Dairy Queen S'more

By:Julia Z, Mackenzie H, Cassidy N, Olivia L, and Emma H

D.J's summer has been nothing but farm work. But what happens when she agrees to train her school's rival's quarterback? Find out in Catherine Gilbert Murdock's Dairy Queen!

About the Author By: Julia Zortman

Catherine Gilbert Murdock, was born and raised in a small Connecticut town. Reading books geared towards young adults has always been a passion of Catherine's, however writing them wasn’t her original career path. She first obtained a doctorate in American Civilization and wrote a book on prohibition. After attempting and struggling to be a screenwriter, she ultimately became confident enough try writing a fiction novel. The book, titled Dairy Queen, is one of first her major accomplishments. She has received many awards for that particular book. Some of which include the Borders Original Voices Award in 2006, the Great Lakes Booksellers Association award in 2007, and the Michigan Library Association Thumbs Up! Award in 2008. The book Dairy Queen now has two sequels after it, The Offseason, and Front and Center. In addition to her successful Dairy Queen series, Catherine Gilbert Murdock has written many other stories and more in the making.

Dairy Queen Summary By: Emma Henkhaus

D.J. Schwenk, a Wisconsin farm girl, has never had anything interesting to say. Her life has been dreadfully uneventful. Then, one summer, that all changes, when Brian Nelson, her school’s rivals’ quarterback, shows up on her farm. And with him comes a lot of changes. D.J.’s best friend Amber grows jealous. Her dad becomes suspicious. Even her little brother Curtis, who wouldn’t talk to save his life, seems to be evolving. Then when D.J. agrees to train Brian, she learns something about herself that she never could have imagined. This is the summer that changes everything.
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Book Review

Dairy Queen is a book about a farm girl in Red Bend, Wisconsin named D.J. Schwenk and her summer of working all day on her family's farm. I found this book to be funny in some parts such as where D.J.’s family feels the need to show off to a teenager from a family that has it a bit better off. Dairy Queen also had me put everything that I know into perspective with just a few pages. This book also has some twists and turns that you may not even expect. While Dairy Queen is about D.J.’s summer, another huge component in this book is football. I know that girls and football do not generally mix. However, this book has somehow made it so that they do work. Dairy Queen has also added some classic football romance to make this a fantastic book worth reading.


Rating: 4 out of 5 stars.

I would give Dairy Queen a 4 out of 5 stars because it has vocabulary that works for kids at about age 10 or above and it was an interesting take on life as a farmgirl.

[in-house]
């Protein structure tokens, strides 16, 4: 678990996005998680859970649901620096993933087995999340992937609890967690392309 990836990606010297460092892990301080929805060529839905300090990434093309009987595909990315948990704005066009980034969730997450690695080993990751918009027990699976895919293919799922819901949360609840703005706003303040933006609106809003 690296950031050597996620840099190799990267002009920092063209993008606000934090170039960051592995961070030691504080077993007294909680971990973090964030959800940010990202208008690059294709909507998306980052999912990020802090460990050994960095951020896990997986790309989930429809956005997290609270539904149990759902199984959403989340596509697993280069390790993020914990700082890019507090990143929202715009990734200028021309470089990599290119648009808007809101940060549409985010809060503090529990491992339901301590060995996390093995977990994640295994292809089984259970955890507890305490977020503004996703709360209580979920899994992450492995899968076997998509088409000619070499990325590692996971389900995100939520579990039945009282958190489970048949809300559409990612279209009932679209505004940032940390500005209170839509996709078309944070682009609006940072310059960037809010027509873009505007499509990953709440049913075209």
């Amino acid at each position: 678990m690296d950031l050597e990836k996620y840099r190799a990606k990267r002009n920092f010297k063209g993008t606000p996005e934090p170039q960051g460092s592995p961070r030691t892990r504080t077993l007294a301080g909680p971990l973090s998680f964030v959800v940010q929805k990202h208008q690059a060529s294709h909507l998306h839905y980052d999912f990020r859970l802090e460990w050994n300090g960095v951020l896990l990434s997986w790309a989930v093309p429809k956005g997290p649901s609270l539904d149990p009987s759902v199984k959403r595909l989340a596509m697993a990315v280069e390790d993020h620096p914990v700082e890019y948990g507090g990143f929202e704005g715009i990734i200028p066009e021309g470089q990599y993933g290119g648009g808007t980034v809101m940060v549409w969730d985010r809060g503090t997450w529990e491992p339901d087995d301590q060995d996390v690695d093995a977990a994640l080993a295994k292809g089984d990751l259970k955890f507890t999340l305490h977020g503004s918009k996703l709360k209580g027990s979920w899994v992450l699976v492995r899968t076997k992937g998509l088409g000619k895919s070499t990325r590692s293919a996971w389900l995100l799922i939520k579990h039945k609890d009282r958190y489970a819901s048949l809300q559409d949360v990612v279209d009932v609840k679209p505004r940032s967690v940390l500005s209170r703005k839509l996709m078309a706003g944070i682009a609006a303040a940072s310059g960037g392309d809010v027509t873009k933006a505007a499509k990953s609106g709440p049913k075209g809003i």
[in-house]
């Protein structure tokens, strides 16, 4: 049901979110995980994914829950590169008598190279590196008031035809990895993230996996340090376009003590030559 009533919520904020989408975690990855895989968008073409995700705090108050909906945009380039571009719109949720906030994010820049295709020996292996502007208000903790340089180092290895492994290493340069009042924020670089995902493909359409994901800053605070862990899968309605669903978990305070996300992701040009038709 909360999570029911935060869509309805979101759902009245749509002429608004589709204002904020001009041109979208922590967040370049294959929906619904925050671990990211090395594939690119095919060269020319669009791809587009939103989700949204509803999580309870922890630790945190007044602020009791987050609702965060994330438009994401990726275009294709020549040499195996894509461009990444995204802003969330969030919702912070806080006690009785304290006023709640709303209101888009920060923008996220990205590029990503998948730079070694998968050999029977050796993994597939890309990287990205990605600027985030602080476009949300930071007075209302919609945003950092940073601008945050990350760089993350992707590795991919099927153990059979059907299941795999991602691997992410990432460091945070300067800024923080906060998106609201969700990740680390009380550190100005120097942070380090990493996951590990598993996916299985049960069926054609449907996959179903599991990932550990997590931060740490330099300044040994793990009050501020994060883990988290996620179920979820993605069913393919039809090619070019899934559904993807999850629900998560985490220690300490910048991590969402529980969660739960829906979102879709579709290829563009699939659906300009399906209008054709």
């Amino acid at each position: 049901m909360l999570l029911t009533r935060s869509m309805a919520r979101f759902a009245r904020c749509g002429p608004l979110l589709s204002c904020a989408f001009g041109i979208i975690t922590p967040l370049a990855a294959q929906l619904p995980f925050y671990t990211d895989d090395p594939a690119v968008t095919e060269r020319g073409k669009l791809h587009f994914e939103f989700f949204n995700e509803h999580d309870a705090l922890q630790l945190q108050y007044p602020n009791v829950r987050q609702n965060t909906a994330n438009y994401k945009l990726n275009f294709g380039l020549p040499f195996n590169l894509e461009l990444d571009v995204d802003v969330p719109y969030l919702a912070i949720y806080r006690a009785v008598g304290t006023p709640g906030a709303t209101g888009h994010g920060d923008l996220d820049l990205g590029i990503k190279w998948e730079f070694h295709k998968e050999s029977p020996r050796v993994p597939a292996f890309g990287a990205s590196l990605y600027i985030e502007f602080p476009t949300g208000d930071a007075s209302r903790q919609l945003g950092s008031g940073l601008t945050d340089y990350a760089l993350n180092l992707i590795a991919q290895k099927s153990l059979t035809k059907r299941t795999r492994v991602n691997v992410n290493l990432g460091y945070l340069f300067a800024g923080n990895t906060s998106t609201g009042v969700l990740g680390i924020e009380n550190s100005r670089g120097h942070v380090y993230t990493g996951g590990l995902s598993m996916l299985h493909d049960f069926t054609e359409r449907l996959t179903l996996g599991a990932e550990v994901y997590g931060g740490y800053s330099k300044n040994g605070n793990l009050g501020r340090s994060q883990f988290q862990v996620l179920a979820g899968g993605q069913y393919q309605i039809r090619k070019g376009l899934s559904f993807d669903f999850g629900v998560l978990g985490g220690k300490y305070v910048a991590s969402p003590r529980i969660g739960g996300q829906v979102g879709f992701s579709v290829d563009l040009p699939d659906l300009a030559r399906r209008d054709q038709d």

“Thanks to D.J.’s folksy candor, Dairy Queen brims with charm and teenage angst.” - Entertainment Weekly online


“This is Romeo and Juliet in Wisconsin, with cows, but it’s more comic than tragic.” - Publishers Weekly, starred review

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Theme Mackenzie Haensgen- Keeping things bottled up only results in a bigger explosion.

In many cases throughout the novel, Dairy Queen, the main character D.J., doesn't have good communication with other people which ends up giving her a bigger problem than she already has.


“I really should have asked Dad if I could use it, but I sure didn't want to talk to him so instead I just took it.” (page #211)

- This proves my theme in that just because you don't want to talk to someone doesn't mean you should keep avoiding them in every way possible. That will just get you into more trouble in the long run. If D.J. had just talked to her dad about using the pickup truck, maybe they could have resolved the conflict there and then. Or at the least D.J. could have lessened the blow from her dad once he finds out that she is going to play football.


“We talked but we never talked like Talk Back talk. I’d wanted to tell her so much about all my thoughts about people being stuck in their roles like cows, but the minute I opened my mouth she just squashed me down.” (page #121)

- This proves that when you don't talk to someone and you let them do all of the talking, you don't really know what they are like. Without back and forth conversation you can't know how they respect other people. Therefore following the book's theme because D.J. didn't talk and it resulted in a huge consequence with her friend.


“You’re with me. You’re not with him. It’s the two of us. Don't you see that?” (page #169)

- This proves my theme in that since D.J. and her friend Amber had virtually no communication which resulted in a major misunderstanding. Amber thought that D.J. liked her as more than a friend. But in all reality, D.J. was really in love with Brian not Amber.

Cast of Characters by Cassidy N.